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Yogurt/Soft Cheese Recipe

By cheesemeat, Feb 4, 2012 | |
  1. These are the basic instructions for making yogurt, thicker yogurt or soft cheese. Hard cheese is a little more complicated. Essentially all different variations of cultured milk, like cottage cheese, harvati, etc. I just felt like writing and making really bad puns, so here goes...

    Equipment/Ingredients

    Milk

    Lactobacillus delbrueckii subsp. bulgaricus and Streptococcus salivarius subsp. thermophilus bacteria

    or just get yogurt from your grocery store and use that instead [​IMG], it'll accomplish the same thing

    Cheese cloth or Muslin - if you intend on doing any straining (not required for regular yogurt)

    Thermometer or some way of keeping track of the temperature of your food

    Pot

    2 Bowls (one small, one big) or Collander

    Process

    Heat the milk up until boiling point 180 d F / 82 d C. Let it cool down to about 100 d F / 38 d C. There should be a skin forming at the top of the milk. Skim the skin (say that ten times fast as you do the task) off the top.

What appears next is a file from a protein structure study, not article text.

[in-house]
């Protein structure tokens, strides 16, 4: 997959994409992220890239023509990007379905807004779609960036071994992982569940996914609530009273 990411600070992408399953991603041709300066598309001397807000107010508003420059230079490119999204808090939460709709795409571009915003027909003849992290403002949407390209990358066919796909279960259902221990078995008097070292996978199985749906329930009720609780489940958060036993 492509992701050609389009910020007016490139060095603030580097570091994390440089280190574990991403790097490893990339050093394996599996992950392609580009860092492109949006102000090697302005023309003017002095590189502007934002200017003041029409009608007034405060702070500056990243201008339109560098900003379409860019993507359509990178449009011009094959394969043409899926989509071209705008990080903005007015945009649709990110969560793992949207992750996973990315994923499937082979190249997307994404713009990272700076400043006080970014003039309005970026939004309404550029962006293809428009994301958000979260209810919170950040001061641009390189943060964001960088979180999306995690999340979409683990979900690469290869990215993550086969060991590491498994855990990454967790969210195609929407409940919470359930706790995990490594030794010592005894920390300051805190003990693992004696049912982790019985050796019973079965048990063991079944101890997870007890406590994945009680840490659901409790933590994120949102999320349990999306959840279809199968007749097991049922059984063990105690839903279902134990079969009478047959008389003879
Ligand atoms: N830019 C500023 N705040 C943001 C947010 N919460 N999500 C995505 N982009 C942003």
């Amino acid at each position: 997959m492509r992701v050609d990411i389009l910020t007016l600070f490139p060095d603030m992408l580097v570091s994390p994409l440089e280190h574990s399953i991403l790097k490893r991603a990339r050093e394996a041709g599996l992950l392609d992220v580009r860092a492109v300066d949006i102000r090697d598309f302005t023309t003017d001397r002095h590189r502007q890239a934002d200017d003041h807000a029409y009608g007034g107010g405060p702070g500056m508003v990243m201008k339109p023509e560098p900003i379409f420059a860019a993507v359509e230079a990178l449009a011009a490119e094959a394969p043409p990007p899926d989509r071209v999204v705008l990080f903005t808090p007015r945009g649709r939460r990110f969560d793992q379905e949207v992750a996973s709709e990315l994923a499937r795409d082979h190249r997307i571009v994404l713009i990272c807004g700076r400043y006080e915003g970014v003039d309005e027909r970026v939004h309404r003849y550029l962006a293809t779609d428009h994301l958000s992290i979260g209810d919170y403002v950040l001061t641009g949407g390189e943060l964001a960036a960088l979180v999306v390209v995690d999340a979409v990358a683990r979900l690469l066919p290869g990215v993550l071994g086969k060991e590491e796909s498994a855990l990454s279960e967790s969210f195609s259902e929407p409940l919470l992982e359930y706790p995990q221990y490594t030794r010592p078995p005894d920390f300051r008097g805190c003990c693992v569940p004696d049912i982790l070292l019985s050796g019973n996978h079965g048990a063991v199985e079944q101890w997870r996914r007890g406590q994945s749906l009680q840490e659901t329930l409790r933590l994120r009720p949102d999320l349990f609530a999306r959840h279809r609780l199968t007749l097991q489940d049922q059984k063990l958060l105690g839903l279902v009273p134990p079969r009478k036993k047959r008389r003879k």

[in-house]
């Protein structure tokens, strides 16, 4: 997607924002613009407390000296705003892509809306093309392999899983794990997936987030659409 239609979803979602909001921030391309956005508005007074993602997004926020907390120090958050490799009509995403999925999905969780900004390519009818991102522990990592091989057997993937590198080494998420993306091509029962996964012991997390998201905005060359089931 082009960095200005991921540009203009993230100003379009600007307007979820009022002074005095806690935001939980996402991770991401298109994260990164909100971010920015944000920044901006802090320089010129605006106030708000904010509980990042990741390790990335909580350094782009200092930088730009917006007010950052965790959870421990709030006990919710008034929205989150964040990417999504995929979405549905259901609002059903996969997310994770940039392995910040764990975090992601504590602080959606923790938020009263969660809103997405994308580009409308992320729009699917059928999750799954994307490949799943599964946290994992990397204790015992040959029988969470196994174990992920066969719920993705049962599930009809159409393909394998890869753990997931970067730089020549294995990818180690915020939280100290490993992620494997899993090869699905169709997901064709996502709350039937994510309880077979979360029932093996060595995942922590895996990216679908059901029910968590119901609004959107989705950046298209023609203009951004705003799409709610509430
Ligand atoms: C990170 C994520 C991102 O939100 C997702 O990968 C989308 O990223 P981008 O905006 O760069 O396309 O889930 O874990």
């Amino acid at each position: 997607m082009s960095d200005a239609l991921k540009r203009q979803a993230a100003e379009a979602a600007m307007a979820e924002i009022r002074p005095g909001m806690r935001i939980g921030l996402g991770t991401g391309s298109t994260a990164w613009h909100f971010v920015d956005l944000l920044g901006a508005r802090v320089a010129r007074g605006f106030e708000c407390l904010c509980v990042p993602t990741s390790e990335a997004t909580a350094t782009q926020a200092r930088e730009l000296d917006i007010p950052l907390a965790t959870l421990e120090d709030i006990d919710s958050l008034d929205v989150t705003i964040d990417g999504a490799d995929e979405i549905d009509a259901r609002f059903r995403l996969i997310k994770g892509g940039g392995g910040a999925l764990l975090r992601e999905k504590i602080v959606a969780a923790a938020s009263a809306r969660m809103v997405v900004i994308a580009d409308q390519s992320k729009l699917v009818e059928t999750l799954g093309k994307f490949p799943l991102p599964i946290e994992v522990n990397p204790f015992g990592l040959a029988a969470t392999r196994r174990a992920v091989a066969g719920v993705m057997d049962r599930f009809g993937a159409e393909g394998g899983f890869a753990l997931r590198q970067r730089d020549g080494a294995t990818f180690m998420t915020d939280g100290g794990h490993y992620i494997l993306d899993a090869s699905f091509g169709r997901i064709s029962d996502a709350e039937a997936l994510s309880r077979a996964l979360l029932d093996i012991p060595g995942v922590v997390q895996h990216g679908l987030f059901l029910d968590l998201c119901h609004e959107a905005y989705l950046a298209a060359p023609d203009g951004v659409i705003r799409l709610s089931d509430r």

Pour the yogurt (about 150 ml will work) or the bacteria mentioned above and mix it in.

    Once it is mixed you are ready to let it sit and get cultured. That doesn't mean putting on beethoven, it means pouring this solution into jars and keep those jars insulated at the desired temperature of culturing milk (app. 100 d f). After about 12 hours, put them somewhere cold like the fridge to help the solution consolidate.

    Tip: to accomplish this you may want to wrap them in a small blanket / also place them inside an oven turned to the appropriate temperature.

    Next Step: Thicker Yogurt (Greek yogurt) / Soft Cheese

    If you have done these steps you will probably notice that this yogurt is not very thick and less thicker than grocery store stuff you might buy.

    Make sure you have your 2 bowls. Line the big bowl with the cheesecloth and pour the yogurt in it. You can use muslin too. Gather together the four corners of the cheesecloth or muslin and bring them together as if you are making a cloth bag. Squeeze and strain out the liquid. You can also use a collander.

    Now I'm not an expert on the exact straining, but naturally, depending on how much you strain, that will be how thick your end product is. So a lot of straining will leave you with a kind of cottage cheese / soft cheese result.

    The next step is making cheese is pressing the strained milk

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